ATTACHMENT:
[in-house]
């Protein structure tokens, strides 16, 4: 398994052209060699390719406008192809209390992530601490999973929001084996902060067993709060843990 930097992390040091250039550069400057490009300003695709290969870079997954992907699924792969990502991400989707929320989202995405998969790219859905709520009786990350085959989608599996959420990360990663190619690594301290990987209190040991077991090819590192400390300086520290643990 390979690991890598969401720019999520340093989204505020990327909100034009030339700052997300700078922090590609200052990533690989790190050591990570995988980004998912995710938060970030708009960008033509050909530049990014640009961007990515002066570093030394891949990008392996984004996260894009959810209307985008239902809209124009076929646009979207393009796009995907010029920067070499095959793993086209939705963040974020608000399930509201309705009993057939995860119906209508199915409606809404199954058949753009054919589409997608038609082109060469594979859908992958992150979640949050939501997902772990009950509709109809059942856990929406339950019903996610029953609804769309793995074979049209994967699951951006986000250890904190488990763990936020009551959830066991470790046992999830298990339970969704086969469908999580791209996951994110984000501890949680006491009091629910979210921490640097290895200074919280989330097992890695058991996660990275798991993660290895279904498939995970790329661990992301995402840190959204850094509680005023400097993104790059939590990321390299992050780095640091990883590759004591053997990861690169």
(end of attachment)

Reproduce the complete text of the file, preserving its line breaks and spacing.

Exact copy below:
[in-house]
């Protein structure tokens, strides 16, 4: 398994052209060699390719406008192809209390992530601490999973929001084996902060067993709060843990 930097992390040091250039550069400057490009300003695709290969870079997954992907699924792969990502991400989707929320989202995405998969790219859905709520009786990350085959989608599996959420990360990663190619690594301290990987209190040991077991090819590192400390300086520290643990 390979690991890598969401720019999520340093989204505020990327909100034009030339700052997300700078922090590609200052990533690989790190050591990570995988980004998912995710938060970030708009960008033509050909530049990014640009961007990515002066570093030394891949990008392996984004996260894009959810209307985008239902809209124009076929646009979207393009796009995907010029920067070499095959793993086209939705963040974020608000399930509201309705009993057939995860119906209508199915409606809404199954058949753009054919589409997608038609082109060469594979859908992958992150979640949050939501997902772990009950509709109809059942856990929406339950019903996610029953609804769309793995074979049209994967699951951006986000250890904190488990763990936020009551959830066991470790046992999830298990339970969704086969469908999580791209996951994110984000501890949680006491009091629910979210921490640097290895200074919280989330097992890695058991996660990275798991993660290895279904498939995970790329661990992301995402840190959204850094509680005023400097993104790059939590990321390299992050780095640091990883590759004591053997990861690169």